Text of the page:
Record year for salmon production

Aquaculture revenues now worth £1.86 billion.

Production of Scottish farmed salmon has leapt to its highest ever level, statistics published today have revealed.

According to the Scottish Fish Farm Production Survey 2014 report, 179,022 tonnes of farmed Atlantic salmon was produced in 2014. That is the highest level of production ever recorded in Scotland, and an increase of almost 10 per cent on the previous year. Rainbow trout, halibut and brown/sea trout production also increased.

The survey also reveals an increase in the number of people working across all Scottish fin fish production, from 1,625 in 2013 to 1,796 in 2014, an increase of 10 per cent. The estimated farmgate value of all fin fish was £733.4 million last year, an increase of 6.2 per cent compared to the previous 12 months.

Environment Minister Aileen McLeod said:

“This record year of 179,022 tonnes of Atlantic salmon production is great news for Scotland and reaffirms our global position amongst the leading producer nations. Salmon is a key part of our economy providing employment and investment, particularly in some of our most remote, coastal communities.

“Salmon is Scotland’s number one food export and is highly valued across the world for its exceptional quality and provenance. These figures reflect the great and growing demand at home and abroad for delicious and healthy fish and shellfish produced in Scotland’s clear and pristine waters to the highest standards of best practice, welfare and food hygiene.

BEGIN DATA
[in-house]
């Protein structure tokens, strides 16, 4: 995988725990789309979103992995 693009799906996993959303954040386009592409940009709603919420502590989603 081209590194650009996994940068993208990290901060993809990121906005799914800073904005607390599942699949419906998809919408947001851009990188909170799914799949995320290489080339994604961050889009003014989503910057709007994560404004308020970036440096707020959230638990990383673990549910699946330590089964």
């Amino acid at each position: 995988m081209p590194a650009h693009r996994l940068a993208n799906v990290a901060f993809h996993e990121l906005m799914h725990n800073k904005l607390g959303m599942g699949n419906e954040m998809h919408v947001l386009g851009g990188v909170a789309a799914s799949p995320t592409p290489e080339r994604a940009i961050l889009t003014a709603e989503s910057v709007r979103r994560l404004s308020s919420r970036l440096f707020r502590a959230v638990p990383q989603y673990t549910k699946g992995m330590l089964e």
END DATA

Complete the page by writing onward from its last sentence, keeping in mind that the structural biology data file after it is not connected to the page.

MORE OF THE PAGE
“Aquaculture revenue in Scotland is now estimated to be worth £1.86 billion annually to the economy, an increase of £110 million year-on-year, and supports over 8,300 jobs. If industry’s sustainable growth targets, supported by the Scottish Government, are met this value will rise to well over £2 billion a year and support 10,000 jobs across Scotland by 2020.”

SG Communications

SGCommunications@scot.gov.uk

Salmon is a key part of our economy providing employment and investment, particularly in some of our most remote, coastal communities.

Related Links